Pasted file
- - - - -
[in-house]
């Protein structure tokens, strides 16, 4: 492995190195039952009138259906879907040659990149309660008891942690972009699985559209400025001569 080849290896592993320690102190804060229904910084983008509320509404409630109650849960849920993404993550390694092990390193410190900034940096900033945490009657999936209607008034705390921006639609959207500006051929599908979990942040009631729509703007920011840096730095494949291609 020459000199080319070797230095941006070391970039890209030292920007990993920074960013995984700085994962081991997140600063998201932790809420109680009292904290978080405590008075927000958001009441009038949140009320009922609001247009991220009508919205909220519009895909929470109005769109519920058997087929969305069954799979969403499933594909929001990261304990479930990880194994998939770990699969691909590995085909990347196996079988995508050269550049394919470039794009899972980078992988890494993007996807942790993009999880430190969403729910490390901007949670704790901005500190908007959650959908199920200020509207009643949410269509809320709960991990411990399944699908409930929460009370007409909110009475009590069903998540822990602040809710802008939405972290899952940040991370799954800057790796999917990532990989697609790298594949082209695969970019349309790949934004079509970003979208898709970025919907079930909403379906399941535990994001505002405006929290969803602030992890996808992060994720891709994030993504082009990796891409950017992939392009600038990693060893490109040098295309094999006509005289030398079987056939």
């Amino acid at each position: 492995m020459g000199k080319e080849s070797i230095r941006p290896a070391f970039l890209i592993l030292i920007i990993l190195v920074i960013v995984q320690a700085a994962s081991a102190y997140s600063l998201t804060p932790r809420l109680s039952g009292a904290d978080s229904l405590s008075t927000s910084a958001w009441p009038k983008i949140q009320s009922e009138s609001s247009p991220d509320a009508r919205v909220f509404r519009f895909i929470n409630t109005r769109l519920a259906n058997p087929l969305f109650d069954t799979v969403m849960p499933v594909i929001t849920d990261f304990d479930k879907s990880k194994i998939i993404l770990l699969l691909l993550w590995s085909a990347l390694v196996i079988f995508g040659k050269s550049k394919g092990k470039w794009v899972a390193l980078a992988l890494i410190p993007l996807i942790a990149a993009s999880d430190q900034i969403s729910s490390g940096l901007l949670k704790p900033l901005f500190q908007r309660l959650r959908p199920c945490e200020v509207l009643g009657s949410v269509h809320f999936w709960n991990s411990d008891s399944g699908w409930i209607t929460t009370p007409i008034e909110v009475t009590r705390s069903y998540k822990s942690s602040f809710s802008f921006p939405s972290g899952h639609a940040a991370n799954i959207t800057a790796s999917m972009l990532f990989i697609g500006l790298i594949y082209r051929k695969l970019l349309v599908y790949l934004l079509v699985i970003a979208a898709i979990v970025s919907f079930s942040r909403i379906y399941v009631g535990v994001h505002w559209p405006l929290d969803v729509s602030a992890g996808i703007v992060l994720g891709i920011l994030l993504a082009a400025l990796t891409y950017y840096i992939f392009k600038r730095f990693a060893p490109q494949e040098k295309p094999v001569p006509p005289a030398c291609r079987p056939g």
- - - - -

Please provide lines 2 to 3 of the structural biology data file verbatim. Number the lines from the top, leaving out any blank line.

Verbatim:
């Protein structure tokens, strides 16, 4: 492995190195039952009138259906879907040659990149309660008891942690972009699985559209400025001569 080849290896592993320690102190804060229904910084983008509320509404409630109650849960849920993404993550390694092990390193410190900034940096900033945490009657999936209607008034705390921006639609959207500006051929599908979990942040009631729509703007920011840096730095494949291609 020459000199080319070797230095941006070391970039890209030292920007990993920074960013995984700085994962081991997140600063998201932790809420109680009292904290978080405590008075927000958001009441009038949140009320009922609001247009991220009508919205909220519009895909929470109005769109519920058997087929969305069954799979969403499933594909929001990261304990479930990880194994998939770990699969691909590995085909990347196996079988995508050269550049394919470039794009899972980078992988890494993007996807942790993009999880430190969403729910490390901007949670704790901005500190908007959650959908199920200020509207009643949410269509809320709960991990411990399944699908409930929460009370007409909110009475009590069903998540822990602040809710802008939405972290899952940040991370799954800057790796999917990532990989697609790298594949082209695969970019349309790949934004079509970003979208898709970025919907079930909403379906399941535990994001505002405006929290969803602030992890996808992060994720891709994030993504082009990796891409950017992939392009600038990693060893490109040098295309094999006509005289030398079987056939």
């Amino acid at each position: 492995m020459g000199k080319e080849s070797i230095r941006p290896a070391f970039l890209i592993l030292i920007i990993l190195v920074i960013v995984q320690a700085a994962s081991a102190y997140s600063l998201t804060p932790r809420l109680s039952g009292a904290d978080s229904l405590s008075t927000s910084a958001w009441p009038k983008i949140q009320s009922e009138s609001s247009p991220d509320a009508r919205v909220f509404r519009f895909i929470n409630t109005r769109l519920a259906n058997p087929l969305f109650d069954t799979v969403m849960p499933v594909i929001t849920d990261f304990d479930k879907s990880k194994i998939i993404l770990l699969l691909l993550w590995s085909a990347l390694v196996i079988f995508g040659k050269s550049k394919g092990k470039w794009v899972a390193l980078a992988l890494i410190p993007l996807i942790a990149a993009s999880d430190q900034i969403s729910s490390g940096l901007l949670k704790p900033l901005f500190q908007r309660l959650r959908p199920c945490e200020v509207l009643g009657s949410v269509h809320f999936w709960n991990s411990d008891s399944g699908w409930i209607t929460t009370p007409i008034e909110v009475t009590r705390s069903y998540k822990s942690s602040f809710s802008f921006p939405s972290g899952h639609a940040a991370n799954i959207t800057a790796s999917m972009l990532f990989i697609g500006l790298i594949y082209r051929k695969l970019l349309v599908y790949l934004l079509v699985i970003a979208a898709i979990v970025s919907f079930s942040r909403i379906y399941v009631g535990v994001h505002w559209p405006l929290d969803v729509s602030a992890g996808i703007v992060l994720g891709i920011l994030l993504a082009a400025l990796t891409y950017y840096i992939f392009k600038r730095f990693a060893p490109q494949e040098k295309p094999v001569p006509p005289a030398c291609r079987p056939g």